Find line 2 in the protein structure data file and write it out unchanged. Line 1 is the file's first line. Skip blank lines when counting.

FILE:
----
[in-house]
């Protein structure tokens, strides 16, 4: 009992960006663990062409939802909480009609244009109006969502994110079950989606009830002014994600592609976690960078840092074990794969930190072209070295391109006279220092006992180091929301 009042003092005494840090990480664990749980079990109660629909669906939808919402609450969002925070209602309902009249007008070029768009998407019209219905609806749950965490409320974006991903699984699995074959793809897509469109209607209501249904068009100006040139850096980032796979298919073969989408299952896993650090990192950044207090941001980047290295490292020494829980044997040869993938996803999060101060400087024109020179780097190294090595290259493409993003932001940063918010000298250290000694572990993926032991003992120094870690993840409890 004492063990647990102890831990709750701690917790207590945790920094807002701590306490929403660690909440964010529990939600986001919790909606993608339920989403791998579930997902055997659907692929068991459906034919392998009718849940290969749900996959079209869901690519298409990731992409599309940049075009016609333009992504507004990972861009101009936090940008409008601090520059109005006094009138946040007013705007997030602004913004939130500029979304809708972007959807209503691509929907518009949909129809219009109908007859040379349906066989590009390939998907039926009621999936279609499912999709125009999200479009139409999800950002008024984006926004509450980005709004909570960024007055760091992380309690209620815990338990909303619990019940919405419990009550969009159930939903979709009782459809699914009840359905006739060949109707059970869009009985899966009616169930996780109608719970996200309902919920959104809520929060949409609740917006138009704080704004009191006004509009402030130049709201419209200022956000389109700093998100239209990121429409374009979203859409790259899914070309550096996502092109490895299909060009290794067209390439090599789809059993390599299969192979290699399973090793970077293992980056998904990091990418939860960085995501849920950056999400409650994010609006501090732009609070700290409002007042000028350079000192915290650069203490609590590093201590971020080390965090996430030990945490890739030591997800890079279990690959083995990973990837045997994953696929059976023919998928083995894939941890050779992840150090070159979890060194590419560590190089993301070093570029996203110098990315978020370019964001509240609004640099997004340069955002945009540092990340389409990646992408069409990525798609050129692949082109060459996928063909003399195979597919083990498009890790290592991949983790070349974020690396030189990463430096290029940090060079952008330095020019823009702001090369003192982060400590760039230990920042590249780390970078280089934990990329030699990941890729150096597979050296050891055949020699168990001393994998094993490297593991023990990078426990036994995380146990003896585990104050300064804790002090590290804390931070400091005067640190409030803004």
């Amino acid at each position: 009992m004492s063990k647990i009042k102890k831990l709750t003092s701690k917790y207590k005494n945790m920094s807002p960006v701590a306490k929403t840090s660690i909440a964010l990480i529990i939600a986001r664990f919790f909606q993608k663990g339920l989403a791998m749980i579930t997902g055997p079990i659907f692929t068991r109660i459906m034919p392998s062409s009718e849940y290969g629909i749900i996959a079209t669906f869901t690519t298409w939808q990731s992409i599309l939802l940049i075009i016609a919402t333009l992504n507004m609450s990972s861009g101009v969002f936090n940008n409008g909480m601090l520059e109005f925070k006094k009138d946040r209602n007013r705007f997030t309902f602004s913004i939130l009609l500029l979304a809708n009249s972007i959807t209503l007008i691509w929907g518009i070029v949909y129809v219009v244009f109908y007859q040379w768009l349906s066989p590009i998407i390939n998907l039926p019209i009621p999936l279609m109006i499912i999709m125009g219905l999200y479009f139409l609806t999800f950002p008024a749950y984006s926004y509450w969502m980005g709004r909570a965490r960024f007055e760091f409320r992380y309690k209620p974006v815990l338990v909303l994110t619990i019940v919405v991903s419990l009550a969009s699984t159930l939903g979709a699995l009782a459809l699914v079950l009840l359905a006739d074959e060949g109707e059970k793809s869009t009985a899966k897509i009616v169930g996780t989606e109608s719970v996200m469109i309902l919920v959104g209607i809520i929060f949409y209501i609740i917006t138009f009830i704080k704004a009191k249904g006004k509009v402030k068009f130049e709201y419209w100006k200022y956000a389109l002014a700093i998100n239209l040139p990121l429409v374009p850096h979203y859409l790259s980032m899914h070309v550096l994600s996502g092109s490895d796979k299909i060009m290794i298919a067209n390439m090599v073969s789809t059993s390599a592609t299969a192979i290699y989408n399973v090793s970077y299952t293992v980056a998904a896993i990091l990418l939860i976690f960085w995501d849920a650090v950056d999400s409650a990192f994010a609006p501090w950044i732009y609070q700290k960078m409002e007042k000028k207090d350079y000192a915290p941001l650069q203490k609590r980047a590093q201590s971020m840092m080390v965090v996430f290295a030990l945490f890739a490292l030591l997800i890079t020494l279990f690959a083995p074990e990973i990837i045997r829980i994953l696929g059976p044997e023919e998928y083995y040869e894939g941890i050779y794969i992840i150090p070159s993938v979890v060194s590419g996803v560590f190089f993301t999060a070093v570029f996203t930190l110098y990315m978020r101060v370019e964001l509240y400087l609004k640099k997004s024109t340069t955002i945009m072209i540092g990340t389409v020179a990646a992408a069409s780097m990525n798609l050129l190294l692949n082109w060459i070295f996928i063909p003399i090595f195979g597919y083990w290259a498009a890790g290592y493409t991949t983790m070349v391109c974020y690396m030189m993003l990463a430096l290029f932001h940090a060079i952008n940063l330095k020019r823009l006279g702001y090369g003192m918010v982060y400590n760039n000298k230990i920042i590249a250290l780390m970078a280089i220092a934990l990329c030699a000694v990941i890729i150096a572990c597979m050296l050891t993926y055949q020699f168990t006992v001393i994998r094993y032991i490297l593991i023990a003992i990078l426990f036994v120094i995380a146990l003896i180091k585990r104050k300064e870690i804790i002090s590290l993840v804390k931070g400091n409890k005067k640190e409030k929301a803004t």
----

């Protein structure tokens, strides 16, 4: 009992960006663990062409939802909480009609244009109006969502994110079950989606009830002014994600592609976690960078840092074990794969930190072209070295391109006279220092006992180091929301 009042003092005494840090990480664990749980079990109660629909669906939808919402609450969002925070209602309902009249007008070029768009998407019209219905609806749950965490409320974006991903699984699995074959793809897509469109209607209501249904068009100006040139850096980032796979298919073969989408299952896993650090990192950044207090941001980047290295490292020494829980044997040869993938996803999060101060400087024109020179780097190294090595290259493409993003932001940063918010000298250290000694572990993926032991003992120094870690993840409890 004492063990647990102890831990709750701690917790207590945790920094807002701590306490929403660690909440964010529990939600986001919790909606993608339920989403791998579930997902055997659907692929068991459906034919392998009718849940290969749900996959079209869901690519298409990731992409599309940049075009016609333009992504507004990972861009101009936090940008409008601090520059109005006094009138946040007013705007997030602004913004939130500029979304809708972007959807209503691509929907518009949909129809219009109908007859040379349906066989590009390939998907039926009621999936279609499912999709125009999200479009139409999800950002008024984006926004509450980005709004909570960024007055760091992380309690209620815990338990909303619990019940919405419990009550969009159930939903979709009782459809699914009840359905006739060949109707059970869009009985899966009616169930996780109608719970996200309902919920959104809520929060949409609740917006138009704080704004009191006004509009402030130049709201419209200022956000389109700093998100239209990121429409374009979203859409790259899914070309550096996502092109490895299909060009290794067209390439090599789809059993390599299969192979290699399973090793970077293992980056998904990091990418939860960085995501849920950056999400409650994010609006501090732009609070700290409002007042000028350079000192915290650069203490609590590093201590971020080390965090996430030990945490890739030591997800890079279990690959083995990973990837045997994953696929059976023919998928083995894939941890050779992840150090070159979890060194590419560590190089993301070093570029996203110098990315978020370019964001509240609004640099997004340069955002945009540092990340389409990646992408069409990525798609050129692949082109060459996928063909003399195979597919083990498009890790290592991949983790070349974020690396030189990463430096290029940090060079952008330095020019823009702001090369003192982060400590760039230990920042590249780390970078280089934990990329030699990941890729150096597979050296050891055949020699168990001393994998094993490297593991023990990078426990036994995380146990003896585990104050300064804790002090590290804390931070400091005067640190409030803004």